Chevrolet Aveo Emission Problems

by Richard Rowe

The Chevrolet Aveo is a Chevrolet in name only. This subcompact world car is a licensed and rebadged version of the Daewoo Kalos, and is sold in more than 120 countries under five different GM brand names. The Aveo is about as mass-produced as cars come, and as such suffers from a number of failures that a more niche car might not. One of the Aveo's most notorious faults lay in the emission system, and its self-destructing catalytic converters.

Aveo Emissions

The Aveo uses a number of different systems to control its emissions output, and the aggregate whole is fairly impressive. GM's engineering department once issued a statement that said if the Aveo is driven in a highly polluted city like Shanghai or Los Angeles, the emissions coming from the tailpipe are less toxic than the air going in. Even so, this reputation is tainted slightly by the fact that many near-new Aveos have clogged catalytic converters that increase emissions and decrease fuel economy.

Converter Washcoat

The problem is mostly with the Aveo converter's washcoat, the chemical coating that covers its internal matrix and is responsible for converting many of the harmful contaminants. The Aveo's catalytic converter uses a style washcoat that is very sensitive to certain types of contaminants and tends to accumulate them quickly.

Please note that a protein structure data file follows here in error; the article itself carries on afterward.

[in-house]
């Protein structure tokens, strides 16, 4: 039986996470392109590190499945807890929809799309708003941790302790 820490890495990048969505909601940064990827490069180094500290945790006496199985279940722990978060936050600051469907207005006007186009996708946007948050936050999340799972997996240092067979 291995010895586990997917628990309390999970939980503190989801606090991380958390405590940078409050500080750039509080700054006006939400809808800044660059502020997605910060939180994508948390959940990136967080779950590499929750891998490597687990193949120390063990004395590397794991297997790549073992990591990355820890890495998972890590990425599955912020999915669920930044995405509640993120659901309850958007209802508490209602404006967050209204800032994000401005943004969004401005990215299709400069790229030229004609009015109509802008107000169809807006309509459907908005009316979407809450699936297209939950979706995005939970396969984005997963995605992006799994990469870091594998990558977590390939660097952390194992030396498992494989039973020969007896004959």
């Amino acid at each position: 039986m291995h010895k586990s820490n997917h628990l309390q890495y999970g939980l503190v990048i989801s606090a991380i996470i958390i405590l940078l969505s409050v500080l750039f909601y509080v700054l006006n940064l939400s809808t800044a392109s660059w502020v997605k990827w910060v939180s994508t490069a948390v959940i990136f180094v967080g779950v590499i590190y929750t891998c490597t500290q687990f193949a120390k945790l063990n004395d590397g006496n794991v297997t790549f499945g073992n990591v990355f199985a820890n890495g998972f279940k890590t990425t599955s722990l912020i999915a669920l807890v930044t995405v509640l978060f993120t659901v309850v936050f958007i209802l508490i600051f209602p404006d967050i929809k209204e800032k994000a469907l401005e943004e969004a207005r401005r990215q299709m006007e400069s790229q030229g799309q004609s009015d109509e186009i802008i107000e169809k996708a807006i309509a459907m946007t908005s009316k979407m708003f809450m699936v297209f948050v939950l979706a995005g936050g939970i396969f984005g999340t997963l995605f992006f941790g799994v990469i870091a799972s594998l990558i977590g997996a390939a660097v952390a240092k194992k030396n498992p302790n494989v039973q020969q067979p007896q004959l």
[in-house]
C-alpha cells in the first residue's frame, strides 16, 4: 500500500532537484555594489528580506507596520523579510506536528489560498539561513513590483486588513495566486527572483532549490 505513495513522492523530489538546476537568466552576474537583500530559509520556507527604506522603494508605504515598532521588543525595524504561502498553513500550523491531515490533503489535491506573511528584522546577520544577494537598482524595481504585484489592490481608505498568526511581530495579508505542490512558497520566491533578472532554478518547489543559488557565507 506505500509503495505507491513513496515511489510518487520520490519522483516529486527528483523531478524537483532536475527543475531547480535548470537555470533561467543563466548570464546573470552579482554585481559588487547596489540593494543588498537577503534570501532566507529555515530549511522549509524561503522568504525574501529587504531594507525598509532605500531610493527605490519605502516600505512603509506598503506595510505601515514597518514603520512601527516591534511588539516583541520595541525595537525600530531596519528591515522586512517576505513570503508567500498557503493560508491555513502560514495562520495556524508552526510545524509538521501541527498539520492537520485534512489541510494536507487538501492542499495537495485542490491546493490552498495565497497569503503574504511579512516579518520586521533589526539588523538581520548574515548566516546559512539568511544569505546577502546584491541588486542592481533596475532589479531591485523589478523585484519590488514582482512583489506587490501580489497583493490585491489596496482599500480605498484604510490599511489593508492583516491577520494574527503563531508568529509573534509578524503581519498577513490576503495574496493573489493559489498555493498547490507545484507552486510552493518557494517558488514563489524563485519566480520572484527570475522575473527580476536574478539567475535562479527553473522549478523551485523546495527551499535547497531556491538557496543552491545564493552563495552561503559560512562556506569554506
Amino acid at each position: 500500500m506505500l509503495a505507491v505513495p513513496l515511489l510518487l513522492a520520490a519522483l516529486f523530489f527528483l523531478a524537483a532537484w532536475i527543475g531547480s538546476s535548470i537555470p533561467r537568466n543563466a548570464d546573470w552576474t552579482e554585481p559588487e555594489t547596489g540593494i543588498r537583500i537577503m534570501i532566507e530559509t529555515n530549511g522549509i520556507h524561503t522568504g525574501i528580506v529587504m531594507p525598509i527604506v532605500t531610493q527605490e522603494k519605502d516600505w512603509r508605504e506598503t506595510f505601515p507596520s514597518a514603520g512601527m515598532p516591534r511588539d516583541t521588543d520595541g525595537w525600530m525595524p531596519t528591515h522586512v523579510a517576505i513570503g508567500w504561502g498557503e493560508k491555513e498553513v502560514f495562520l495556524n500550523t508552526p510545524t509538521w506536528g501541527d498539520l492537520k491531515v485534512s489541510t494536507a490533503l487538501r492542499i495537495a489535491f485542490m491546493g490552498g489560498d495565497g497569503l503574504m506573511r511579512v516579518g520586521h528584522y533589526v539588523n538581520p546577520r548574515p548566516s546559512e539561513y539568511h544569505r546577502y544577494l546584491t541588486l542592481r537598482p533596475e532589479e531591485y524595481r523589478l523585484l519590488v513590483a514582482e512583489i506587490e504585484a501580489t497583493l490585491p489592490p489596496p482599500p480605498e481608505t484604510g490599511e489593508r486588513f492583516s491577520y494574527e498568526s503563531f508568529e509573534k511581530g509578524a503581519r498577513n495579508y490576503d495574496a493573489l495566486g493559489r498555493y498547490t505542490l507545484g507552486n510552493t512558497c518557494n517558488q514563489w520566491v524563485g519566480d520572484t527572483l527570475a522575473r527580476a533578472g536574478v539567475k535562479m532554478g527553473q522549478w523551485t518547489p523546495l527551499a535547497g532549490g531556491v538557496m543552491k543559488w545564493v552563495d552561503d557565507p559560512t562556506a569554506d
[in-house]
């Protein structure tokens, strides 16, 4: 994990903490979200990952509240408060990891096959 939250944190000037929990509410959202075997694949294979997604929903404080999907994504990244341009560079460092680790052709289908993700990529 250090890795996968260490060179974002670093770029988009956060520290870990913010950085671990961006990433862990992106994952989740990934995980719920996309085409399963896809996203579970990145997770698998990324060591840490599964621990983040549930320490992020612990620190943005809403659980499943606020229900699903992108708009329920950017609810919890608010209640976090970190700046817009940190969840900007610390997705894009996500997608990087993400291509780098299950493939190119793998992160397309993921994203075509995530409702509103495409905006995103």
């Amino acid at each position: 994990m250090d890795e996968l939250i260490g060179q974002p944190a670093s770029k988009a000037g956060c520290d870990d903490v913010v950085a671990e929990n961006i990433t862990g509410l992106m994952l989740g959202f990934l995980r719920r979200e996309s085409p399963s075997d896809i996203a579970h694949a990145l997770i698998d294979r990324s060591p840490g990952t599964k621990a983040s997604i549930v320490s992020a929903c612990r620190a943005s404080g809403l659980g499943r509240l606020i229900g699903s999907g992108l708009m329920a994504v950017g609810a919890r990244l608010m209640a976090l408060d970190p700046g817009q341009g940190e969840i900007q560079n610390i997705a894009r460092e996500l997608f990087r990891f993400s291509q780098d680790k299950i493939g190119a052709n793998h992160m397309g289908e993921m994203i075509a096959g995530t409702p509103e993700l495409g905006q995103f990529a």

Converter Light-Off

Catalytic converters are essentially very high temperature ovens, and need a lot of heat to function. If the converter cannot retain enough of the exhaust stream's temperature, it can not reach "light-off," the temperature at which it burns off all contaminants, and will only partially convert the contaminants that pass through. Because the Aveo does not always produce enough heat to reach light-off, some of these contaminants can collect in the converter matrix's porous surface and clog it without ever being converted.

Failure Symptoms

The symptoms of catalytic converter failure should be easy to recognize, but some drivers never do because it is so gradual. Like a steadily dimming headlight, the massive drop in power of a clogging converter might not be recognized before it becomes too severe to ignore. In addition to reduced power output, a clogged converter can cause engine overheating, which generally will not cause any severe damage before the engine stops running.

Consequences and Replacement

If a malfunctioning catalytic converter is ignored, eventually the engine will misfire and just refuse to run. If your engine is running rough and you see a check engine light, take your car to any mechanic with a code scanner, and tell them to reference Chevrolet Technical Service Bulletin (TSB) No. 20040109 for details. Replacement can run anywhere between $700 and $2,000, depending on the type of converter used.

About the Author

Richard Rowe has been writing professionally since 2007, specializing in automotive topics. He has worked as a tractor-trailer driver and mechanic, a rigger at a fire engine factory and as a race-car driver and builder. Rowe studied engineering, philosophy and American literature at Central Florida Community College.

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